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right, I admit it. Strings are confusing me big time. I''ll start with a basic question I probably should have asked a long time ago: Whats the difference between char * s="xxxxx"; and char s[]="xxxxx"; in terms of memory? I''d really appreciate a good explaination of this. I probably should stop, My doctor says I have the wrists of an 80-year old

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the first initializes a pointer to point to a constant string somewhere in the string table. You cannot modify the string that is pointed to.

The second initializes a character array of the appropriate size to hold the given string, and fills it with the string. It acts like any other array, and you can modify it.

BTW, this is really more appropriate to the For Beginners forum.

"Sneftel is correct, if rather vulgar." --Flarelocke

[edited by - sneftel on November 13, 2003 4:15:00 PM]

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here''s some more data that might be more than you need, but might help solidify your understanding ...

char *s1; // declares a pointer to a char, pointer not initialized
// uses 1 pointer of stack memory (4 bytes on 32 bit platform)
char *s2 = "bobby"; // declares a pointer to a char that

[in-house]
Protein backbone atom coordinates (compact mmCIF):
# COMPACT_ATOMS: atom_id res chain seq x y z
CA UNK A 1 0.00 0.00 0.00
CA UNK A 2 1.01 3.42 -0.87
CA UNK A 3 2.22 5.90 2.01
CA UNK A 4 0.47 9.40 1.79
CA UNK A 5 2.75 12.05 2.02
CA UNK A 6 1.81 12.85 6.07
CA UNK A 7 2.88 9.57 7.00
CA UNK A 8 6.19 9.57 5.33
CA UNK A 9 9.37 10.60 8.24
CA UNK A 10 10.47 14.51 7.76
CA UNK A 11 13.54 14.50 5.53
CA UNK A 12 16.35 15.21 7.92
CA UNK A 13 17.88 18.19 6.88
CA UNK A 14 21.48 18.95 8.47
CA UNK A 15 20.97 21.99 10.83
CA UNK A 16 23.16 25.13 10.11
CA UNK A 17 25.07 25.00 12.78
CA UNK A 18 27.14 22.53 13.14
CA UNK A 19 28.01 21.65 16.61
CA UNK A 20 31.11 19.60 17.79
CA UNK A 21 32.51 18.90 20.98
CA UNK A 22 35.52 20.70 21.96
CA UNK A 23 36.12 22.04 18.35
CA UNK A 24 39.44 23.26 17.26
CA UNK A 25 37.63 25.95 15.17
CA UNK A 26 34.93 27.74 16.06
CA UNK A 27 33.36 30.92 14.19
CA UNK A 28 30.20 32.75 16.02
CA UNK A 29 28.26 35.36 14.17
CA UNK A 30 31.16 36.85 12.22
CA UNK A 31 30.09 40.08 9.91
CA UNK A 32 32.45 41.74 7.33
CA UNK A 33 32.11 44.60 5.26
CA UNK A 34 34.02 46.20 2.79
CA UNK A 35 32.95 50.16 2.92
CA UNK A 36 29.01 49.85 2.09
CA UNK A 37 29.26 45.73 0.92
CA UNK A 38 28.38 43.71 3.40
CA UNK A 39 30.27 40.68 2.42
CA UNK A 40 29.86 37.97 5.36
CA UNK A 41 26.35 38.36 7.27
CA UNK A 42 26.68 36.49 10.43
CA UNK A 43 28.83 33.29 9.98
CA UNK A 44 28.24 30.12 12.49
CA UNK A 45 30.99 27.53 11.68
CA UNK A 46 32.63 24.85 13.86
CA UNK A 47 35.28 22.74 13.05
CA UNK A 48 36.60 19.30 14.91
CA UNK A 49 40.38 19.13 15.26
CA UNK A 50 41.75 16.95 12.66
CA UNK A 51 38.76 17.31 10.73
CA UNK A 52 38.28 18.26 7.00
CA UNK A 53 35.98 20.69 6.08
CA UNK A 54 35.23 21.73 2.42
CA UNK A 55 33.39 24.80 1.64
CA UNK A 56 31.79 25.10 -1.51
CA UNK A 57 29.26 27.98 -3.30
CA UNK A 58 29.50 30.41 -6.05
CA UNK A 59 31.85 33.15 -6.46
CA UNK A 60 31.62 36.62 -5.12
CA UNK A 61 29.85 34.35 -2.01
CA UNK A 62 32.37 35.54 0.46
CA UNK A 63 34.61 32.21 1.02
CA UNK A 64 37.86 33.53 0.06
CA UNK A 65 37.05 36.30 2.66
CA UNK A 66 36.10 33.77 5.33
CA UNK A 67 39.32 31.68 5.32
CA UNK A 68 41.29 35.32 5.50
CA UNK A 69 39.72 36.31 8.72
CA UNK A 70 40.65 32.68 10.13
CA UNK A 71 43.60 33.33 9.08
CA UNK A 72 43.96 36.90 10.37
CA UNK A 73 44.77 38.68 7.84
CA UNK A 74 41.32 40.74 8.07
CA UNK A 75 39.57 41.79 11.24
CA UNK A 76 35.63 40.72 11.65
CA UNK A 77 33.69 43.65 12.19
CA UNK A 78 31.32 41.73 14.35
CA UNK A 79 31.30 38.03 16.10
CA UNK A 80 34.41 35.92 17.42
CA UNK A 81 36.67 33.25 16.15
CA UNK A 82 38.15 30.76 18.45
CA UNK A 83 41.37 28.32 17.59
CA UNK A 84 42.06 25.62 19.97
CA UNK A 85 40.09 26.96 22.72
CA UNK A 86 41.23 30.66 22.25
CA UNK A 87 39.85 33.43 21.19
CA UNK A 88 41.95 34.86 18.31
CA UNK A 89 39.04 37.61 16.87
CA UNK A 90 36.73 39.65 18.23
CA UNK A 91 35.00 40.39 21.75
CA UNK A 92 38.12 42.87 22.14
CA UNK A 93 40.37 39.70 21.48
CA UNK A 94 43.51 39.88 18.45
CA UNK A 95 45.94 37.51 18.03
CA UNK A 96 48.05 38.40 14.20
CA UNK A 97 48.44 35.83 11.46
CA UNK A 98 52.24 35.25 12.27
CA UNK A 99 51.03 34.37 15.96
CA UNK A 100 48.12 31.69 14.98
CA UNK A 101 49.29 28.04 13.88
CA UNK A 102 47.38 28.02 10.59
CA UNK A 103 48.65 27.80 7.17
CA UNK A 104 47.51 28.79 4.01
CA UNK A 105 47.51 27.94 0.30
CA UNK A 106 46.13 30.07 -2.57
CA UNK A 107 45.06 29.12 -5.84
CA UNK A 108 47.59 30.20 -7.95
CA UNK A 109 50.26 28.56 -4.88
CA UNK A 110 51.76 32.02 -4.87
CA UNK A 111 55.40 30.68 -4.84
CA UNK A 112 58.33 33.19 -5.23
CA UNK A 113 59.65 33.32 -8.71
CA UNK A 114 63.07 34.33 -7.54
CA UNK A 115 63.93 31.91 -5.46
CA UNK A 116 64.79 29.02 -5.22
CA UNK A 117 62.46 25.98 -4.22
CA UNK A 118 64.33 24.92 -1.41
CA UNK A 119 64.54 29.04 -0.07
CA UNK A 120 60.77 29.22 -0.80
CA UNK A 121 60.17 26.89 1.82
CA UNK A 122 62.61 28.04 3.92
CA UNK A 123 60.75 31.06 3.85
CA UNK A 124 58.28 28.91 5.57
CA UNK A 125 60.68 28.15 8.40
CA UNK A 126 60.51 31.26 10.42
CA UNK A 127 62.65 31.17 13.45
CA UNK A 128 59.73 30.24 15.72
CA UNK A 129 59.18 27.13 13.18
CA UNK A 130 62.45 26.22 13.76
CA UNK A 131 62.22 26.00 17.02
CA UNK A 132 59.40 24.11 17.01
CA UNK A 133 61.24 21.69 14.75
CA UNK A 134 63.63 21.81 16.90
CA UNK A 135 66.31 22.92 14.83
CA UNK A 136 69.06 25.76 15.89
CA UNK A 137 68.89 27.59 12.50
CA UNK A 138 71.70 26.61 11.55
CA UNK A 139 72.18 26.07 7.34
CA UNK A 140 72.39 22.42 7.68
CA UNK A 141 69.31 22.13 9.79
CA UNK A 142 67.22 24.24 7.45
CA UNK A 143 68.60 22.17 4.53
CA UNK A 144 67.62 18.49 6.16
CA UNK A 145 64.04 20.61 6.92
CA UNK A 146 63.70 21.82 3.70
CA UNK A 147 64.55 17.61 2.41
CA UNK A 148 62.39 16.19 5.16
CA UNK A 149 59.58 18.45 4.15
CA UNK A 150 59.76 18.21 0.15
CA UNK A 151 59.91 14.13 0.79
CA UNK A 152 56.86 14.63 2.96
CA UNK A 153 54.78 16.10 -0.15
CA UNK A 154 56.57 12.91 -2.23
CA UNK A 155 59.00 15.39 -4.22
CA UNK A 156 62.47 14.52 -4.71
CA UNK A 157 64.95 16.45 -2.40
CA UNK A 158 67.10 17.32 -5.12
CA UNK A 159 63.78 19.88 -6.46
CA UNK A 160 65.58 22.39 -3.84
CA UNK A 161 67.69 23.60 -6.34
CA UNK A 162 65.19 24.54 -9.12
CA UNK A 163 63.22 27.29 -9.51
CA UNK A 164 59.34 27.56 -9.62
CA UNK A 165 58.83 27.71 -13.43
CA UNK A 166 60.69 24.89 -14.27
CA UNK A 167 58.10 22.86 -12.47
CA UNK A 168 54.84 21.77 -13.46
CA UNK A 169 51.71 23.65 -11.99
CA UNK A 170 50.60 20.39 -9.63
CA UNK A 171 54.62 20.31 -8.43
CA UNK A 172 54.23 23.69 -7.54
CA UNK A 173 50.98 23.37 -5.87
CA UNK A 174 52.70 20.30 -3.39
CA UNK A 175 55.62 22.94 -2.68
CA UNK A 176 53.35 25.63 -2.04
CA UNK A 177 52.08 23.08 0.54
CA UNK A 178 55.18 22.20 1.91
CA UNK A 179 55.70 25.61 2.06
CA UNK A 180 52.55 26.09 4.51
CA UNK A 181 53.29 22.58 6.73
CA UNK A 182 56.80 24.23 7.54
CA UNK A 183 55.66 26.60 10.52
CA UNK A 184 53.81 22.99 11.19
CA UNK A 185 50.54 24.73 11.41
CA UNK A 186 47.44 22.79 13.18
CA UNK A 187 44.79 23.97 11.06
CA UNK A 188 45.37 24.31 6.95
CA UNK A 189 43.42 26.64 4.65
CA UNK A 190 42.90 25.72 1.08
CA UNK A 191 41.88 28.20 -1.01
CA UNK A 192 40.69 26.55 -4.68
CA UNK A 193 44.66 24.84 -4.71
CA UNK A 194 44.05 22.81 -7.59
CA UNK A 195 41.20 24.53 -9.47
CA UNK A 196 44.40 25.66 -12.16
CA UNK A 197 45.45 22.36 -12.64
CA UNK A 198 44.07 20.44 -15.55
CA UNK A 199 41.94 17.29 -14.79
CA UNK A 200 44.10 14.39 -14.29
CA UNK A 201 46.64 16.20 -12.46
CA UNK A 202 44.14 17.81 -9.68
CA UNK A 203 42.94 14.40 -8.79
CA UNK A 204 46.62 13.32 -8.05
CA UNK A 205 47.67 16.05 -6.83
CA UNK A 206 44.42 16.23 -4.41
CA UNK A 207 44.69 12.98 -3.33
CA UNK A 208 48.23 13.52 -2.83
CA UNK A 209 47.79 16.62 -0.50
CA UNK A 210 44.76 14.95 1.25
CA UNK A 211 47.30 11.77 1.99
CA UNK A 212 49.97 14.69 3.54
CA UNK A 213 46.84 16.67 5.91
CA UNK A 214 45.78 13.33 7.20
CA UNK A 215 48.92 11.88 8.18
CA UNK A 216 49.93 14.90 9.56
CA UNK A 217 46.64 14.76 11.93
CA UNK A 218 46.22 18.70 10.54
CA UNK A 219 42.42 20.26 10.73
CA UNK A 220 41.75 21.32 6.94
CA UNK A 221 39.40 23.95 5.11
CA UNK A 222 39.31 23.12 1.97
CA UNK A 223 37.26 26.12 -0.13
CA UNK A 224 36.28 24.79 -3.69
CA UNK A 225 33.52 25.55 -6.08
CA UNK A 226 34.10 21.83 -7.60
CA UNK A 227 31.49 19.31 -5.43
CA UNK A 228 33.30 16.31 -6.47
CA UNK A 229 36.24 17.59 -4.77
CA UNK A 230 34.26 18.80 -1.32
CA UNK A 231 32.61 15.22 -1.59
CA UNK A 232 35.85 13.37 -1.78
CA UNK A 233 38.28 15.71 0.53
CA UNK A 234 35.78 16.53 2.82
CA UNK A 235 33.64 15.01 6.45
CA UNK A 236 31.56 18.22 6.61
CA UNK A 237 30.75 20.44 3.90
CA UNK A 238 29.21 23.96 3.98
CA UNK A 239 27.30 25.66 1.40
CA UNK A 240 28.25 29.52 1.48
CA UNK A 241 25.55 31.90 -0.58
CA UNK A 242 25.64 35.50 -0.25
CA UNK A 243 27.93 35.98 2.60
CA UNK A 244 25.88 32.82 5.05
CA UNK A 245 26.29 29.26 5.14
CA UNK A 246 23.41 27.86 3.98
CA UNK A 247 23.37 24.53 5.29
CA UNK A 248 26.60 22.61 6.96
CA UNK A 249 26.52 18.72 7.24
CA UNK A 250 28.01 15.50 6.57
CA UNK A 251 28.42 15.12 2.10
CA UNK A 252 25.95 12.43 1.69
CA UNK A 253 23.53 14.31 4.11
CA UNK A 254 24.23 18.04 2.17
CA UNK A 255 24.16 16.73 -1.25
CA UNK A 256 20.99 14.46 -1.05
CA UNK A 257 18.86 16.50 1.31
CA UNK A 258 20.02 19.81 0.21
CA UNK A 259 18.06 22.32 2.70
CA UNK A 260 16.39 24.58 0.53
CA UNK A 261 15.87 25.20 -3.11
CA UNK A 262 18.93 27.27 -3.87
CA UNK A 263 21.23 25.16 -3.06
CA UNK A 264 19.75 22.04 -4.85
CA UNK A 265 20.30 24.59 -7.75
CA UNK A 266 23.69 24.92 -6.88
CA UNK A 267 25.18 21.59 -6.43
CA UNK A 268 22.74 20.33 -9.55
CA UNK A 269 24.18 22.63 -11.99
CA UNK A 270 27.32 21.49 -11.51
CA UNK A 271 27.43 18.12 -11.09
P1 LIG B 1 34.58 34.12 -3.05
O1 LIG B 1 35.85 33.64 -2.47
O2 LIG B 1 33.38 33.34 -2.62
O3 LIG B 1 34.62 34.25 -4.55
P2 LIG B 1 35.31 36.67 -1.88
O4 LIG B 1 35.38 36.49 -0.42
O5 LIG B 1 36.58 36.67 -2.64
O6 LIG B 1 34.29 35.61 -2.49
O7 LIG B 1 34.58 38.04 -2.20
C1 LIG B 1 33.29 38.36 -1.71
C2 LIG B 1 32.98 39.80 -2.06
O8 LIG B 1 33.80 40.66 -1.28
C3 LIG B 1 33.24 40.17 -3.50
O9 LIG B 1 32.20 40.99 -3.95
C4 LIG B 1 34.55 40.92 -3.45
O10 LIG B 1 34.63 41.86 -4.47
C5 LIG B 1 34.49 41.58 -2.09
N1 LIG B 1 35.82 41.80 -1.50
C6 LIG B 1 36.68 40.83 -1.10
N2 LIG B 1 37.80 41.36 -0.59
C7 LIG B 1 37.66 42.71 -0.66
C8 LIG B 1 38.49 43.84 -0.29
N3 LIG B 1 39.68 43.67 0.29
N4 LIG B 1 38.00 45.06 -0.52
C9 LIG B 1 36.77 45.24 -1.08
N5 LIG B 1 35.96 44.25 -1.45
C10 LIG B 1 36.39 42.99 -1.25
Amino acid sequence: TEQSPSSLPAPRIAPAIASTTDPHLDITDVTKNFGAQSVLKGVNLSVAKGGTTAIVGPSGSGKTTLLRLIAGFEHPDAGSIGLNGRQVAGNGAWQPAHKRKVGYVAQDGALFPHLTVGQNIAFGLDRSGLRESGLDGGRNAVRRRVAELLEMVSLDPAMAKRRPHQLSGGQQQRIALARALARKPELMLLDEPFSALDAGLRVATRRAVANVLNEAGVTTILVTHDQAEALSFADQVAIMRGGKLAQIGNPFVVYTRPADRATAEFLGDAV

initialy points to the constant string "bobby"
// uses 1 pointer of stack memory, and allocates 6 bytes of data in the data section (if these letters are not already in the data section, in which case the compiler can share)

char s3[6]; // declares an array of 5 chars, values not initialized;
// uses 6 characters of stack memory, the fact that s refers to the address of the first char is implicit and need not cause a pointer to be allocated on the stack (because it cannot be assigned to)
char s4[6] = "bobby" // declares an array of 6 chars, who''s values are set to ''b'' ''o'' ''b'' ''b'' ''y'' ''\0''
// save as above ... but these values are initialized instead of leftover garbage.

// in C and C++ arrays and pointers are identical in how they can be used, except ONE THING - you cannot change the address the array refers to ...
s1 = s2; // valid - s1 now points to same memory as s2
s1 = s4; // valid - s1 now points to same memory as array s4
s3 = s1; // INVALID - s3 cannot be set, only it''s VALUES may be set
s3 = s4; // INVALID - same reason

// notice all of the above only try to change pointers ... to change content, something like this must be done ...
strcpy(s3, s4); // valid, s4 would now also hold the letters ''b'' ''o'' ''b'' ''b'' ''y'' ''\0''
strcpy(s3, s2); // same as above
strcpy(s3, s1); // INVALID, because s1 is NOT a null terminated string, so strcpy should not be called with it as a source
strcpy(s1, s4); // INVALID, because s1 does not have any allocated memory, and therefore cannot hold the string "bobby"

// for the last choice you would do this
s4 = new char[strlen(s1) + 1];
strcpy(s1, s4);
// don''t forget to delete[] s4 when done with it

best of luck to you

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